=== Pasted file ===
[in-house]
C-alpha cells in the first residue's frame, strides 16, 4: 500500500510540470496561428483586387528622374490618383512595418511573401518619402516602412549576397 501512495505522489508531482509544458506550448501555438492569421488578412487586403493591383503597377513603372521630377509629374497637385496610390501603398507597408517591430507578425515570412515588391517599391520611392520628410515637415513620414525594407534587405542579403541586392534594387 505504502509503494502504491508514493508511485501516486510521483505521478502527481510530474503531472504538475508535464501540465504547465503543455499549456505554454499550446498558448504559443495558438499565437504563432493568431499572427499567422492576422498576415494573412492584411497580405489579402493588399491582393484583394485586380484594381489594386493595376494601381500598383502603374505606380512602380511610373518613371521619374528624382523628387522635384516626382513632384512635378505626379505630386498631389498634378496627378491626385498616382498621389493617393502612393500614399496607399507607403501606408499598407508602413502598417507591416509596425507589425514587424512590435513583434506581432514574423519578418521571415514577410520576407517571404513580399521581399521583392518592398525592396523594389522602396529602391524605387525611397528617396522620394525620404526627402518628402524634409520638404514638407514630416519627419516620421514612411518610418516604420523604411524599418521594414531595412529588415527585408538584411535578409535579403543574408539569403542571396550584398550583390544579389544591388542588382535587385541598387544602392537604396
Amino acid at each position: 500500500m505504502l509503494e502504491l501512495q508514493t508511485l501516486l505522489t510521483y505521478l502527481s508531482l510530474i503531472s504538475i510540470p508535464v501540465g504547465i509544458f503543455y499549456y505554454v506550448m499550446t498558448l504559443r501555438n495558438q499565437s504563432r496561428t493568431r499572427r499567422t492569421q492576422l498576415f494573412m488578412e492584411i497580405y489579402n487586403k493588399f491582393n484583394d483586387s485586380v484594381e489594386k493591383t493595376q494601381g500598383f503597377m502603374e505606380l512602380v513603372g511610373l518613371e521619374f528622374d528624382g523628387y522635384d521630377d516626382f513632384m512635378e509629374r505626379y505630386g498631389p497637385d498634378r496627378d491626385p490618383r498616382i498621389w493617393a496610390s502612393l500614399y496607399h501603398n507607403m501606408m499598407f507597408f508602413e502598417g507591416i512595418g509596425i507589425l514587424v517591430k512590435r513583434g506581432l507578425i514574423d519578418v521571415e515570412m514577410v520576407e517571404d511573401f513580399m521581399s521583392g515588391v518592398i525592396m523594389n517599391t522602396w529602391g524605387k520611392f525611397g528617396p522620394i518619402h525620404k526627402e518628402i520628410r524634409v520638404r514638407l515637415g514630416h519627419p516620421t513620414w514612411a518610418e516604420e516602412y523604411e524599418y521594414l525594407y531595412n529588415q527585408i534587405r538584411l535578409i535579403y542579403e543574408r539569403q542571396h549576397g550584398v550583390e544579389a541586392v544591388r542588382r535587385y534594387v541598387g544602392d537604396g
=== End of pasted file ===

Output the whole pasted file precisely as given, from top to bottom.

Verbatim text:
[in-house]
C-alpha cells in the first residue's frame, strides 16, 4: 500500500510540470496561428483586387528622374490618383512595418511573401518619402516602412549576397 501512495505522489508531482509544458506550448501555438492569421488578412487586403493591383503597377513603372521630377509629374497637385496610390501603398507597408517591430507578425515570412515588391517599391520611392520628410515637415513620414525594407534587405542579403541586392534594387 505504502509503494502504491508514493508511485501516486510521483505521478502527481510530474503531472504538475508535464501540465504547465503543455499549456505554454499550446498558448504559443495558438499565437504563432493568431499572427499567422492576422498576415494573412492584411497580405489579402493588399491582393484583394485586380484594381489594386493595376494601381500598383502603374505606380512602380511610373518613371521619374528624382523628387522635384516626382513632384512635378505626379505630386498631389498634378496627378491626385498616382498621389493617393502612393500614399496607399507607403501606408499598407508602413502598417507591416509596425507589425514587424512590435513583434506581432514574423519578418521571415514577410520576407517571404513580399521581399521583392518592398525592396523594389522602396529602391524605387525611397528617396522620394525620404526627402518628402524634409520638404514638407514630416519627419516620421514612411518610418516604420523604411524599418521594414531595412529588415527585408538584411535578409535579403543574408539569403542571396550584398550583390544579389544591388542588382535587385541598387544602392537604396
Amino acid at each position: 500500500m505504502l509503494e502504491l501512495q508514493t508511485l501516486l505522489t510521483y505521478l502527481s508531482l510530474i503531472s504538475i510540470p508535464v501540465g504547465i509544458f503543455y499549456y505554454v506550448m499550446t498558448l504559443r501555438n495558438q499565437s504563432r496561428t493568431r499572427r499567422t492569421q492576422l498576415f494573412m488578412e492584411i497580405y489579402n487586403k493588399f491582393n484583394d483586387s485586380v484594381e489594386k493591383t493595376q494601381g500598383f503597377m502603374e505606380l512602380v513603372g511610373l518613371e521619374f528622374d528624382g523628387y522635384d521630377d516626382f513632384m512635378e509629374r505626379y505630386g498631389p497637385d498634378r496627378d491626385p490618383r498616382i498621389w493617393a496610390s502612393l500614399y496607399h501603398n507607403m501606408m499598407f507597408f508602413e502598417g507591416i512595418g509596425i507589425l514587424v517591430k512590435r513583434g506581432l507578425i514574423d519578418v521571415e515570412m514577410v520576407e517571404d511573401f513580399m521581399s521583392g515588391v518592398i525592396m523594389n517599391t522602396w529602391g524605387k520611392f525611397g528617396p522620394i518619402h525620404k526627402e518628402i520628410r524634409v520638404r514638407l515637415g514630416h519627419p516620421t513620414w514612411a518610418e516604420e516602412y523604411e524599418y521594414l525594407y531595412n529588415q527585408i534587405r538584411l535578409i535579403y542579403e543574408r539569403q542571396h549576397g550584398v550583390e544579389a541586392v544591388r542588382r535587385y534594387v541598387g544602392d537604396g